Silver Rocket

Into it, really into it now: the band screamed out their need for protection from the dark, and Oz couldn't help but agree. It was the only sentiment he shared with the place -- a single step of common ground where the air was laced with salt, heavy sewer fumes, and the memory of chemical ghosts from abandoned smokestacks. That was the air outside, anyway. Inside four exposed brick walls low to the street, inside this slut of a party, semidark all sparkled out with cigarette butts and faceted eyes, there was no air, just wasted breath.

Inside, there was no meeting of the minds, or of anything else, for that matter. It wasn't what he had come for. Strobes pounded like the flash of moon between the moving branches of black trees and through the boughs, through gaping, uneven windows, he saw the picture in razored fragments -- a scrap of star-encrusted sky, the curl of smoke against the pane.

The skyscrapers spiked around the harbor in a menacing ring.

Spectral bodies jerking shamelessly with every blink, driven.

Then, the glittering buildings turning reproachful, mirrored gazes back down on the crowd around him, the far-offs and the fuck-offs, scuttling through hollow industrial nowhere. The harbor itself: invisible and trapped, the false-beating heart of a city he didn't particularly enjoy, but in which he remained for the luxury of a one-night fascination.

Fascination? More and less than that. More than the internal pull, less than the tunnel of relentless obsession. It wasn't merely a question of staying or leaving, dancing or being still; the issue was submission versus surrender. There was a difference, a rift of willpower, and the debate was considerable in a mind that sought its own sort of precision, a head full of only the right words, only the clean lines, all the better for the steady stream of intake. Choices had to be made, excess shards cleared away. This was surrender.

Intake... a bridge, reverb slow in the heat, entreaties for salvation stalled in mid-air, and there was this man. Older, out of place, perfect. Thin, wispy hair curving in tiny scythes around an impassive, solid face. Like Oz, barely moving, caught up in his own thing.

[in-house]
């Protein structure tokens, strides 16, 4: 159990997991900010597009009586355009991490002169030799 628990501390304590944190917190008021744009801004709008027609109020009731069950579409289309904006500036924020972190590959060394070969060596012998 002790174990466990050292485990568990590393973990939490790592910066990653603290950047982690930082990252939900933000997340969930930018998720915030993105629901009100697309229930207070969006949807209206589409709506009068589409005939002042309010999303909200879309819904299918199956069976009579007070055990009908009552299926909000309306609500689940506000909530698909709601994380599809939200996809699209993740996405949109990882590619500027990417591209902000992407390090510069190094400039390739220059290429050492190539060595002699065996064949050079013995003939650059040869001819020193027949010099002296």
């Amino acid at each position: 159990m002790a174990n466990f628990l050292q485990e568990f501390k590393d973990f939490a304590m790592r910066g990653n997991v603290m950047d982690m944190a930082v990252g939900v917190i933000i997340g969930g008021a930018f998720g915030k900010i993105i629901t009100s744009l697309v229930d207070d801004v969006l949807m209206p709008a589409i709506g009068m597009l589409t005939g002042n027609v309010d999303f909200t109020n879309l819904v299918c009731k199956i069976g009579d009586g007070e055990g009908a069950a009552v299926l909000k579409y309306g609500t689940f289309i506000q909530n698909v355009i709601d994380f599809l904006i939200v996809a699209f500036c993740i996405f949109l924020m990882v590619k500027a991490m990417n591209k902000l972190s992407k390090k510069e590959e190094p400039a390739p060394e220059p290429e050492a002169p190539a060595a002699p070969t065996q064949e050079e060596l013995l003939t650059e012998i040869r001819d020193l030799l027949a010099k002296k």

Or caught up in Oz.

No defenses, and to seal it. . . a sudden, sidelong smile. This man smiled from tragic eyes and Oz witnessed it in sharp monochrome glimpses, at once resisting and reveling in the inevitable side-effects of repression. Perfect thought, perfect focus. A head full of clean lines -- tenuous, yet simple.

The club, like every other, had its own questions. Pull in or put out? When Oz closed the distance between them and went in for the. . .

Pull in or put out? Pull in.

. . . And when Oz extended his hand, he was grateful for noise, for music played too loud, working into the cracks in the walls, trying to make them crumble. He has no desire to be on-stage any time soon, no wish to be looking out over others, removed. It didn't matter what the man saw in Oz -- his obvious youth, the tilt of his head, the spikes of hair dyed black as a shadow, the dark-wood chain twisted around his palm...

What mattered was what Oz saw in the man: he would not want to talk. No questions and few expectations, no fretting over moral propriety or Willow's injured feelings or the moonrise. Nothing had been lost on Giles, not a sound or a gesture, but tonight there would be no mention of the slight stiffness of his shoulder, and the faded bruises mapped across his torso would not be cause for concern.

No concern in the grand scheme of things. That was exactly what he had told Giles, right before he went away again, and they had both laughed despite themselves. No complications so long as the evidence was there, nothing he couldn't calmly face down.

Nothing lost, except for the most obvious of statements. That he had come directly to the apartment, that he hadn't expected an ambush, that he had left for Willow and returned for Giles... these facts were missing. And Oz couldn't explain them, not even to the one person who had tried the hardest, understood the most. He had left for Willow... and had stayed away as long as he could. After six months, he had to wonder if Giles knew the truth -- that he had learned nothing halfway around the world that they couldn't have figured out together. Hours of meditation felt exactly the same as Giles' hands over his, stretching for a moment both transient and carefully constructed. . . exactly like E-flat, diminished ninth. He couldn't explain, he could only hope that Giles would someday notice that certain things were felt most strongly in their own absence; talk wasn't cheap.

Oz slowly wrapped his arms around the stranger in front of him, this creature who breathed too quickly, grinned too widely to be Giles, and realized that even the sky was different here. He thought of other impossible places, other planets. . . of three, four, five moons, and what it would feel like. . .

He felt a twitch slipping down his spine. His fingernails lengthened, just a fraction of an inch, the change almost imperceptible.

Everyone needed better protection from the dark. Giles would have to understand.

There were other gigs.